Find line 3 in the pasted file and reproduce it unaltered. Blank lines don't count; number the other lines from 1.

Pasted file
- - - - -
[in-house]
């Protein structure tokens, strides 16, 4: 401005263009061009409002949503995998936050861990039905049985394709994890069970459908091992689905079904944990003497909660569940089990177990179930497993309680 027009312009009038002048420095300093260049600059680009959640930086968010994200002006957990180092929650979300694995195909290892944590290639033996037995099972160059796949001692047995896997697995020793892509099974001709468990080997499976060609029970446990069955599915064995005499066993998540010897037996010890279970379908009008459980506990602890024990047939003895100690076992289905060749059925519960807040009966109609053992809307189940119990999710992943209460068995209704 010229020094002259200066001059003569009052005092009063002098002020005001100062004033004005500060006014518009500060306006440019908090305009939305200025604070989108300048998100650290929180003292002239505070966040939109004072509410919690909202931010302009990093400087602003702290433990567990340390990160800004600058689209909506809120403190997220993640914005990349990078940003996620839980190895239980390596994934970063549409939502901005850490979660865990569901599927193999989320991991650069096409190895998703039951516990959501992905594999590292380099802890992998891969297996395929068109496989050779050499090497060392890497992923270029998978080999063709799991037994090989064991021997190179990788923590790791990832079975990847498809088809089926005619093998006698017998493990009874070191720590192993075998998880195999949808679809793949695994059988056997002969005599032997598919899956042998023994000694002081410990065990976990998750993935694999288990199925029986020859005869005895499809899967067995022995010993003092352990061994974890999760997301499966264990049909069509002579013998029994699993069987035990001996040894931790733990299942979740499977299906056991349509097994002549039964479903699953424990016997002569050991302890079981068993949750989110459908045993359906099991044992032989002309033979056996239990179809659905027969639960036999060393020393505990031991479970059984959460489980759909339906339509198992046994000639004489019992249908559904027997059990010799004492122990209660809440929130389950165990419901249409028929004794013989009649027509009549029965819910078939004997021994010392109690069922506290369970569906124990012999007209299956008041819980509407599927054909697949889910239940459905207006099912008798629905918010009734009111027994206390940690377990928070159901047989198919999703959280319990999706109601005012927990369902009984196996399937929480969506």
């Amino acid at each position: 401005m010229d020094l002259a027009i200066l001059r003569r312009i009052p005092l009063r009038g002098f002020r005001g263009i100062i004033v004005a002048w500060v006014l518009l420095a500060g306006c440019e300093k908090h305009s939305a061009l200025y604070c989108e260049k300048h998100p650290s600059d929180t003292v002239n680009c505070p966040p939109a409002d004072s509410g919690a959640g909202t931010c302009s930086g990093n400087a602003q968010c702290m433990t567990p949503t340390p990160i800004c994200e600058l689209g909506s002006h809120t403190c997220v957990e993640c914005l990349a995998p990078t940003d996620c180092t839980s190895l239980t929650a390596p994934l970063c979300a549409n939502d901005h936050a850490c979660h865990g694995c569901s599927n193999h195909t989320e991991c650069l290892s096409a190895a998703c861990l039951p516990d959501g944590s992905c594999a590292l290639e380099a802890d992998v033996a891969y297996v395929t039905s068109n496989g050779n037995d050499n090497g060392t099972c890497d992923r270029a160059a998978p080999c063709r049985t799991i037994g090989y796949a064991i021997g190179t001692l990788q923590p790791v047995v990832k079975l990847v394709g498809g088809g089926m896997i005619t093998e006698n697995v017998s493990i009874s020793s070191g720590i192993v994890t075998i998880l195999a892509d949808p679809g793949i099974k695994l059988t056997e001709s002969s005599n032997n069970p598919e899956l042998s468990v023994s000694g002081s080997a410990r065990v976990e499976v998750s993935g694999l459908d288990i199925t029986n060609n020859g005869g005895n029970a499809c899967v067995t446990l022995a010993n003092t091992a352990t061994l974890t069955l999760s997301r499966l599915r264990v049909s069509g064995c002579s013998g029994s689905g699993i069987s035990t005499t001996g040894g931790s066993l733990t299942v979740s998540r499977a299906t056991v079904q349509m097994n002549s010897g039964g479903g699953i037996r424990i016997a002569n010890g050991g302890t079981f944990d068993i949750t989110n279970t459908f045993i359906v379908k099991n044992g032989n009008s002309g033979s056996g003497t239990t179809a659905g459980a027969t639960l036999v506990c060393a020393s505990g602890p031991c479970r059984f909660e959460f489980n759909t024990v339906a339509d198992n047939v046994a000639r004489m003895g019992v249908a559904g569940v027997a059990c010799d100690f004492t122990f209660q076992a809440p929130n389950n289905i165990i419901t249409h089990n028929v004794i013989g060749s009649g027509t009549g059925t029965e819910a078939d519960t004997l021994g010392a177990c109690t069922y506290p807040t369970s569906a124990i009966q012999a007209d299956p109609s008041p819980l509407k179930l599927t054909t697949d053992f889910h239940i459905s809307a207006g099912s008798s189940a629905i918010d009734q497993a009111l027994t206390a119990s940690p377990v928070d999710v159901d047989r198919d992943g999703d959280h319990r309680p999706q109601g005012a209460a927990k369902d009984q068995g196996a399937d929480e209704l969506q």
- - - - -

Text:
């Amino acid at each position: 401005m010229d020094l002259a027009i200066l001059r003569r312009i009052p005092l009063r009038g002098f002020r005001g263009i100062i004033v004005a002048w500060v006014l518009l420095a500060g306006c440019e300093k908090h305009s939305a061009l200025y604070c989108e260049k300048h998100p650290s600059d929180t003292v002239n680009c505070p966040p939109a409002d004072s509410g919690a959640g909202t931010c302009s930086g990093n400087a602003q968010c702290m433990t567990p949503t340390p990160i800004c994200e600058l689209g909506s002006h809120t403190c997220v957990e993640c914005l990349a995998p990078t940003d996620c180092t839980s190895l239980t929650a390596p994934l970063c979300a549409n939502d901005h936050a850490c979660h865990g694995c569901s599927n193999h195909t989320e991991c650069l290892s096409a190895a998703c861990l039951p516990d959501g944590s992905c594999a590292l290639e380099a802890d992998v033996a891969y297996v395929t039905s068109n496989g050779n037995d050499n090497g060392t099972c890497d992923r270029a160059a998978p080999c063709r049985t799991i037994g090989y796949a064991i021997g190179t001692l990788q923590p790791v047995v990832k079975l990847v394709g498809g088809g089926m896997i005619t093998e006698n697995v017998s493990i009874s020793s070191g720590i192993v994890t075998i998880l195999a892509d949808p679809g793949i099974k695994l059988t056997e001709s002969s005599n032997n069970p598919e899956l042998s468990v023994s000694g002081s080997a410990r065990v976990e499976v998750s993935g694999l459908d288990i199925t029986n060609n020859g005869g005895n029970a499809c899967v067995t446990l022995a010993n003092t091992a352990t061994l974890t069955l999760s997301r499966l599915r264990v049909s069509g064995c002579s013998g029994s689905g699993i069987s035990t005499t001996g040894g931790s066993l733990t299942v979740s998540r499977a299906t056991v079904q349509m097994n002549s010897g039964g479903g699953i037996r424990i016997a002569n010890g050991g302890t079981f944990d068993i949750t989110n279970t459908f045993i359906v379908k099991n044992g032989n009008s002309g033979s056996g003497t239990t179809a659905g459980a027969t639960l036999v506990c060393a020393s505990g602890p031991c479970r059984f909660e959460f489980n759909t024990v339906a339509d198992n047939v046994a000639r004489m003895g019992v249908a559904g569940v027997a059990c010799d100690f004492t122990f209660q076992a809440p929130n389950n289905i165990i419901t249409h089990n028929v004794i013989g060749s009649g027509t009549g059925t029965e819910a078939d519960t004997l021994g010392a177990c109690t069922y506290p807040t369970s569906a124990i009966q012999a007209d299956p109609s008041p819980l509407k179930l599927t054909t697949d053992f889910h239940i459905s809307a207006g099912s008798s189940a629905i918010d009734q497993a009111l027994t206390a119990s940690p377990v928070d999710v159901d047989r198919d992943g999703d959280h319990r309680p999706q109601g005012a209460a927990k369902d009984q068995g196996a399937d929480e209704l969506q």